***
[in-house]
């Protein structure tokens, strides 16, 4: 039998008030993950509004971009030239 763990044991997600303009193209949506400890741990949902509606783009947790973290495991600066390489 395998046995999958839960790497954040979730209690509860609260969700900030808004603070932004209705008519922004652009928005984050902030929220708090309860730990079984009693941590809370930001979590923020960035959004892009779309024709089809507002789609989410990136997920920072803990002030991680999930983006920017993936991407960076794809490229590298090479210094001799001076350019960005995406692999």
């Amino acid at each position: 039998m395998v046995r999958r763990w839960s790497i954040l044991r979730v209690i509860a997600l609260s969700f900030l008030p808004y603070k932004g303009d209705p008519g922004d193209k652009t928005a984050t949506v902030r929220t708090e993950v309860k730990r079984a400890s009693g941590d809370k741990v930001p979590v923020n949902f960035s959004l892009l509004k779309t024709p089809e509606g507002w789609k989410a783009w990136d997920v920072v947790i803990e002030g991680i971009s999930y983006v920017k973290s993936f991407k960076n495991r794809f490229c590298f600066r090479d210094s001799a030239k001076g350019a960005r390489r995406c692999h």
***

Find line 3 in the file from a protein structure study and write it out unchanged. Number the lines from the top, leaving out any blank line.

């Amino acid at each position: 039998m395998v046995r999958r763990w839960s790497i954040l044991r979730v209690i509860a997600l609260s969700f900030l008030p808004y603070k932004g303009d209705p008519g922004d193209k652009t928005a984050t949506v902030r929220t708090e993950v309860k730990r079984a400890s009693g941590d809370k741990v930001p979590v923020n949902f960035s959004l892009l509004k779309t024709p089809e509606g507002w789609k989410a783009w990136d997920v920072v947790i803990e002030g991680i971009s999930y983006v920017k973290s993936f991407k960076n495991r794809f490229c590298f600066r090479d210094s001799a030239k001076g350019a960005r390489r995406c692999h």